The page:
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The first painting Juneau artist Dorinda Skains ever sold was a 38-foot-tall mural. Her first gallery show, "Introvert Extrovert," isn't quite as towering. It opens Friday, May 2, at the Juneau Arts and Humanities Council Gallery as part of First Friday.
"This is the smallest I like to work," Skains said last week, standing in front of her 4-by-5-foot "Watermelon Lily," in her sunny, Front Street studio.
"These others," she said, gesturing at three smaller, surrealistic florals, "are driving me crazy."
That's her inner-architect speaking. Skains, a classically trained painter who's lived in Juneau since 1992, spent 20 years working in architecture and engineering. She began painting 18 years ago, the last four years painting professionally.
In the last three years, she's been commissioned to paint four mural-sized public and private works - two in Fairbanks, one for North Pole Elementary School and another for Scenic Park Elementary in Anchorage. She will begin working this summer on a tiled mural for Anchorage's Kincaid Park.
"Architecture is three-dimensional, and that's what I really like about painting for buildings," Skains said. "You can walk through and see where to put art and how it fits into the space. A mural affects the entire room. You can think about how the viewer walks around it, as opposed to putting a painting on an easel on one wall."
"Introvert Extrovert" combines a few quiet, classical still-life paintings, such as a copy of Anne Vallayer-Coster's 1771 "White Soup Bowl," with louder, bolder, duotoned florals.
All the paintings are acrylic on canvas. The show runs through May 30.
"I wanted to bring the two sets together in the show," Skains said. "At the very last minute, I thought, 'How can I bring in a balance?' It seemed like two different personalities. One is introverted; one is extroverted."
Skains shops for fresh flower models at Miss Scarlett's Greenery on Seward Street. "Watermelon Lily" is a surrealistic twist on a lily that resembled a watermelon.
"What good is being an artist if you can't make up whatever you can make up?" Skains said of her appreciation for surrealism and fauvism, a French expressionist movement. "If I want to paint a rose with pink polka-dots, I will."
Skains, who considers herself more of an introvert, grew up in the Houston, Texas, area and moved to Anchorage when she turned 18 to escape the heat. She earned a degree in architectural design and managed large-scale projects for years.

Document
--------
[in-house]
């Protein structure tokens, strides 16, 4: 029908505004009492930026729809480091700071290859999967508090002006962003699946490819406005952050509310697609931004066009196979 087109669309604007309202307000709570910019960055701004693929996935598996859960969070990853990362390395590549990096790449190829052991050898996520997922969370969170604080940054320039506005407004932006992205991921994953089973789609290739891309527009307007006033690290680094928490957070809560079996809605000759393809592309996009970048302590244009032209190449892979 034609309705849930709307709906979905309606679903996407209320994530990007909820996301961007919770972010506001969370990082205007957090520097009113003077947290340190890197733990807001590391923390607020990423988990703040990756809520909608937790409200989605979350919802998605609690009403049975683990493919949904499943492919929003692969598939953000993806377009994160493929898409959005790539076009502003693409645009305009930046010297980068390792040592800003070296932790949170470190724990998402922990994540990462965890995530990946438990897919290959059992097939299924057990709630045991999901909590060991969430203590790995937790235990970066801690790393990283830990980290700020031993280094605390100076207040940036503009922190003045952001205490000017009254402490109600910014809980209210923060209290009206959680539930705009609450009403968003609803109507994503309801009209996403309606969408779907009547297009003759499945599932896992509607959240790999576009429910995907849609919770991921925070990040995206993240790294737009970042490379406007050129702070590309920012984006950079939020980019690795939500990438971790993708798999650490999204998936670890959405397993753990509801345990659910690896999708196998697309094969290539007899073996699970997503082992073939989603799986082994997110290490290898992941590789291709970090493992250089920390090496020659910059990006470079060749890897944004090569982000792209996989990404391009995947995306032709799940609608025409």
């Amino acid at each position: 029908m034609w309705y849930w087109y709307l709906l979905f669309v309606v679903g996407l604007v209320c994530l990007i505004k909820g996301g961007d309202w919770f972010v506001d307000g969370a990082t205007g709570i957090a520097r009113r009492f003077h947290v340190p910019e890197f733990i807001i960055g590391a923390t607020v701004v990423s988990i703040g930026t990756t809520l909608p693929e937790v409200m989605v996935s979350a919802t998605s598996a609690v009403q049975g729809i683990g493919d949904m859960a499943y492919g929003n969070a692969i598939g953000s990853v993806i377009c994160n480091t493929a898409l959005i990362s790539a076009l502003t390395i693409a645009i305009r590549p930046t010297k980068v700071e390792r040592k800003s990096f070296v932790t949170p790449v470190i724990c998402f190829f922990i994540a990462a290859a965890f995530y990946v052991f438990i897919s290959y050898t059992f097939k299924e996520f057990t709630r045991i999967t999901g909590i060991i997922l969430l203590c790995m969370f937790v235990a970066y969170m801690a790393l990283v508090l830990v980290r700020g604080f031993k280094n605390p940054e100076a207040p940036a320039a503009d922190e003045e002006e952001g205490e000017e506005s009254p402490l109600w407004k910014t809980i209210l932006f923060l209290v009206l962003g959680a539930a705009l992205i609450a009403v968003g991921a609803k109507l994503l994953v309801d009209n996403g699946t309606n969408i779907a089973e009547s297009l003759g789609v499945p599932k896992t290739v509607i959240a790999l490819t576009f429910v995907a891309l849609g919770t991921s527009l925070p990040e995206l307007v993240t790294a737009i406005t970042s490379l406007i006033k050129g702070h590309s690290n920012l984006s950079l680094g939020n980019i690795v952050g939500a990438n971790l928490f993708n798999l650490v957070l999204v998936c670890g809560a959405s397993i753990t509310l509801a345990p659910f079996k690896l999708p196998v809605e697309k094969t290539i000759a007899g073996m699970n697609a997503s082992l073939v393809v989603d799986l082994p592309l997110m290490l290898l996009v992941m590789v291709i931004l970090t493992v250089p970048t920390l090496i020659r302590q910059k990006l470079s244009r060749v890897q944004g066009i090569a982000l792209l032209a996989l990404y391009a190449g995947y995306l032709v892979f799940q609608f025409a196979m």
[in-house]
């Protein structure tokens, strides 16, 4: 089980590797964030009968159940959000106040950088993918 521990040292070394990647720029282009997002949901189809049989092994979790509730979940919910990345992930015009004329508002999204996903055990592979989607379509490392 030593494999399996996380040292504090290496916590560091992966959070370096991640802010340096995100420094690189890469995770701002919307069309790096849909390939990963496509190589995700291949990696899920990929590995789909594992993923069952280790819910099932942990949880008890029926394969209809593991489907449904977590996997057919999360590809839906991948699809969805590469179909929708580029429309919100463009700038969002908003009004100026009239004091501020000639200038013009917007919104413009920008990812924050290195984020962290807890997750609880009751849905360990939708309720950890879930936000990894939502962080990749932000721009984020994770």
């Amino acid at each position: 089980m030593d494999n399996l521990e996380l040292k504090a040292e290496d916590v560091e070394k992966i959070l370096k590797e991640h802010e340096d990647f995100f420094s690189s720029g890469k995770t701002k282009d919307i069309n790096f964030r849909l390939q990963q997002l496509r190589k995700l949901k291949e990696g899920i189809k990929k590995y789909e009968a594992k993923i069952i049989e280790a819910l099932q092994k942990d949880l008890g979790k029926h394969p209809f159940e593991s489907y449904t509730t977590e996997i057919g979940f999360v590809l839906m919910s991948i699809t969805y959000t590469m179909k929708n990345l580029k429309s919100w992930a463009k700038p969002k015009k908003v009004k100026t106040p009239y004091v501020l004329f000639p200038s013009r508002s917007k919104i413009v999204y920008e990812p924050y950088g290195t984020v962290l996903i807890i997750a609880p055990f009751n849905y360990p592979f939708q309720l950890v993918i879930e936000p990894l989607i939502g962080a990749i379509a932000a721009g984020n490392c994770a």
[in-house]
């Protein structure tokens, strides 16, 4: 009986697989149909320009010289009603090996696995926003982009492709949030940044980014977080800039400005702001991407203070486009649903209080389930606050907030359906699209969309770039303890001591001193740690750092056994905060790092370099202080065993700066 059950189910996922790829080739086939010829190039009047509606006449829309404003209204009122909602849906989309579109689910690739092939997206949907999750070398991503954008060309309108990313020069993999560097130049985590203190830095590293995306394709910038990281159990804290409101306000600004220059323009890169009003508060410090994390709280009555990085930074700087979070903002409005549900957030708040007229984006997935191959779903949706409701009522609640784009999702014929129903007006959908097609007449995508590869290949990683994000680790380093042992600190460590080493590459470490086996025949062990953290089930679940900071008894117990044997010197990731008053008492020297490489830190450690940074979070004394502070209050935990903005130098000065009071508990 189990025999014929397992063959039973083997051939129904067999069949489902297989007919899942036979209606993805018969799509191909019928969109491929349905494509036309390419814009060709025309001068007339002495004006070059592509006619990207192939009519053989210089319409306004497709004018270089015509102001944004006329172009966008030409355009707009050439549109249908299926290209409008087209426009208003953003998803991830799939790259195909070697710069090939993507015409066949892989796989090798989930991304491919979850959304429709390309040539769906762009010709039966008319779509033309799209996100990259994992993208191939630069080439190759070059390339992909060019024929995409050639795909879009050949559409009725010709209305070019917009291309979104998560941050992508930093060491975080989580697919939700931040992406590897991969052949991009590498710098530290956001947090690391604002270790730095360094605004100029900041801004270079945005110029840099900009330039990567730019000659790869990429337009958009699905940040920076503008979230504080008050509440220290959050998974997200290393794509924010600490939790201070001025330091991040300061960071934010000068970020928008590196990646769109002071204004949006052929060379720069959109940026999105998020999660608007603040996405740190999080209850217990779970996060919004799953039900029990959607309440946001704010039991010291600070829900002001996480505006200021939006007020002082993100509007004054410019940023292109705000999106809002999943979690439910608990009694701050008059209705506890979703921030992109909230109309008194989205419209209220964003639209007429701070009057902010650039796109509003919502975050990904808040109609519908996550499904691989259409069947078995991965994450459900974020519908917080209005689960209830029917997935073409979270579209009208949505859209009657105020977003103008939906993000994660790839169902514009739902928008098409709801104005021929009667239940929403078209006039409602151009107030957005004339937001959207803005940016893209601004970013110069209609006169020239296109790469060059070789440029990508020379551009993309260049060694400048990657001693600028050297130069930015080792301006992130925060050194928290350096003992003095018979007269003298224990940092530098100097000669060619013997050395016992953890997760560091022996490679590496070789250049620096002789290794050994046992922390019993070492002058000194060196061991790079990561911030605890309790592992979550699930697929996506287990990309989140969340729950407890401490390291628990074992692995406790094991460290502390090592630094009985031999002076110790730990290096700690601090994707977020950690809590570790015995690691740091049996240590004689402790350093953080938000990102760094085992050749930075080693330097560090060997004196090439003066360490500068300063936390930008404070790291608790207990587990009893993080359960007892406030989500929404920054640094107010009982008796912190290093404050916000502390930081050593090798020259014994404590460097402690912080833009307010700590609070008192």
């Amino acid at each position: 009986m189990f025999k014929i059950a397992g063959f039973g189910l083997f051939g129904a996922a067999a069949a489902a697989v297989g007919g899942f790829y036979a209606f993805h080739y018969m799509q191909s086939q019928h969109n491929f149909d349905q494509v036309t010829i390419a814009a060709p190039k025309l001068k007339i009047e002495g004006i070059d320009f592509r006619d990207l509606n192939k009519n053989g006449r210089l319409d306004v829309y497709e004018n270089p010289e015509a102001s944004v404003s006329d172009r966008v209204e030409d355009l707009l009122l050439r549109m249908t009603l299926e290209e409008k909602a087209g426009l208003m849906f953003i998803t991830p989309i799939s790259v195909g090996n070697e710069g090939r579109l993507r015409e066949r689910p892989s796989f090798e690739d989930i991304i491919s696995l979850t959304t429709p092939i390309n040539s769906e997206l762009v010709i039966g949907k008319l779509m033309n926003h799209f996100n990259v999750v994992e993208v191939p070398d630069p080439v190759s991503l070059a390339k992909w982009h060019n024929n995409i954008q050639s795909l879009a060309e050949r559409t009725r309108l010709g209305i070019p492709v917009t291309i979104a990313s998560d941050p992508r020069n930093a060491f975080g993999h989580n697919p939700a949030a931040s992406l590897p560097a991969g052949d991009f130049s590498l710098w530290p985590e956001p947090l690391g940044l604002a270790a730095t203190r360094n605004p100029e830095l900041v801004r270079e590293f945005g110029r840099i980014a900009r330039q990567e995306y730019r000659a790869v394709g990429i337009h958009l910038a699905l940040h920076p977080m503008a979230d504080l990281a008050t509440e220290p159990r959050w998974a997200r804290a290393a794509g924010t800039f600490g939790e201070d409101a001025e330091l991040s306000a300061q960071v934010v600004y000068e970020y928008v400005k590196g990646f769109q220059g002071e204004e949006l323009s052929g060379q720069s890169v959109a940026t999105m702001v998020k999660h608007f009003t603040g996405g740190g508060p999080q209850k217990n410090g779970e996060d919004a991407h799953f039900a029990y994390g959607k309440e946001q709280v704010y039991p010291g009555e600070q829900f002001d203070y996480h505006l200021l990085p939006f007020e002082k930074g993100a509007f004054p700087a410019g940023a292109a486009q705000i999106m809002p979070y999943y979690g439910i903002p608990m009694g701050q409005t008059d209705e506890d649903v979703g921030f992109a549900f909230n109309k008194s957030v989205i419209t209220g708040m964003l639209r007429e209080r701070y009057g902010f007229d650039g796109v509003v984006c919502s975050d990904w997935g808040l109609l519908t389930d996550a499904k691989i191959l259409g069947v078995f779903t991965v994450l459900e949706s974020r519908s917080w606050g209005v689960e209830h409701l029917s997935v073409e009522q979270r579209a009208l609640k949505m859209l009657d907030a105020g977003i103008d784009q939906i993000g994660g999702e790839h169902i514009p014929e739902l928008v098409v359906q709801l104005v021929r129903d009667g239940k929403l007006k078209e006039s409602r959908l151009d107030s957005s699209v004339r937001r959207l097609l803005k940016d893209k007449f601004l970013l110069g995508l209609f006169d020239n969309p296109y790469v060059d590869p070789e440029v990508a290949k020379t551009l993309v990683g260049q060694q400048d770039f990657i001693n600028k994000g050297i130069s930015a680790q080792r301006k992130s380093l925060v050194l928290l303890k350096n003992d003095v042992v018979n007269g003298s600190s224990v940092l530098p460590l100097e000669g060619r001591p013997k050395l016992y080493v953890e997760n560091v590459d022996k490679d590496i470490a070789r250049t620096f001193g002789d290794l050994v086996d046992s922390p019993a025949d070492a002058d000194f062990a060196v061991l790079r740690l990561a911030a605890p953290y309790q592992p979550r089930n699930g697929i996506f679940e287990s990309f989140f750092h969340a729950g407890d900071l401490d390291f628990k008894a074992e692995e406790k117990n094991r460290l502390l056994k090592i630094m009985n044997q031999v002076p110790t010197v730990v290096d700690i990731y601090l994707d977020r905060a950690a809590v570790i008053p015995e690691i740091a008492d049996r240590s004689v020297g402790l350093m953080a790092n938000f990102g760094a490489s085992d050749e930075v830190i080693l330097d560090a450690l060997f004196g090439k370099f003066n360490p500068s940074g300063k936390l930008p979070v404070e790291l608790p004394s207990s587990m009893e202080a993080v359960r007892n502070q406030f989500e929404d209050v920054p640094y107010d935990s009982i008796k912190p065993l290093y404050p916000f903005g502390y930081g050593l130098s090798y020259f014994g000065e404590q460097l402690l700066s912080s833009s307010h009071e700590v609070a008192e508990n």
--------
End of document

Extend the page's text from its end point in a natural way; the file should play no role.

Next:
While living in North Carolina in the late 1980s, Skains decided to try painting. She was classically trained at the University of North Carolina-Asheville.
Other highlights of First Friday
About a dozen galleries and shops downtown will be open for First Friday this weekend. The following galleries will have special exhibits:
Rick Clair, a Juneau artist who's been painting and selling work for 10 years, will have a show, "Creation Theories," from 4:30 to 9 p.m. Friday, May 2, and 10 a.m. to 5 p.m. Saturday, May 3, and Sunday, May 4, at the Empire Gallery, 235 2nd St. The show will be a retrospective of Clair's oil work over the past 10 years.
Annie Kaill's, 244 Front St., will host a show for Juneau artist Constance Baltuck-Hartle from 4:30 to 8 p.m. Friday, May 2. The show will include acrylics and oils and nine new originals.
Rock Paper Scissors, behind Paradise Lunch & Bakery, will show a recent collection of works by Dylan Quigley from 4:30 to 7 p.m. Friday, May 2.
"I did building design, and I did a lot of drawing all the time, but I didn't paint," Skains said. "I just walked into the college, and said, 'I'm going to see if I can learn to paint.' "
Skains finished up the prerequisites for her painting degree at the University of Alaska Southeast when she moved to Juneau. She also has a master's degree in management. She tried painting social commentaries at first, but decided it wasn't what she wanted to do.
"I just like to concentrate on beauty," she said.
Skains received a $325 grant for "Introvert Extrovert" in January from the Juneau Arts and Humanities Council. She's done some figure work and pottery and hopes to expand into glasswork.
"I plan on going across the United States," Skains said of her mural work. "I try and get commissions outside of Alaska. I'd like to expand my mediums."
"My kids are grown, they're self-supporting and I'm single, so I have more time to devote to arts."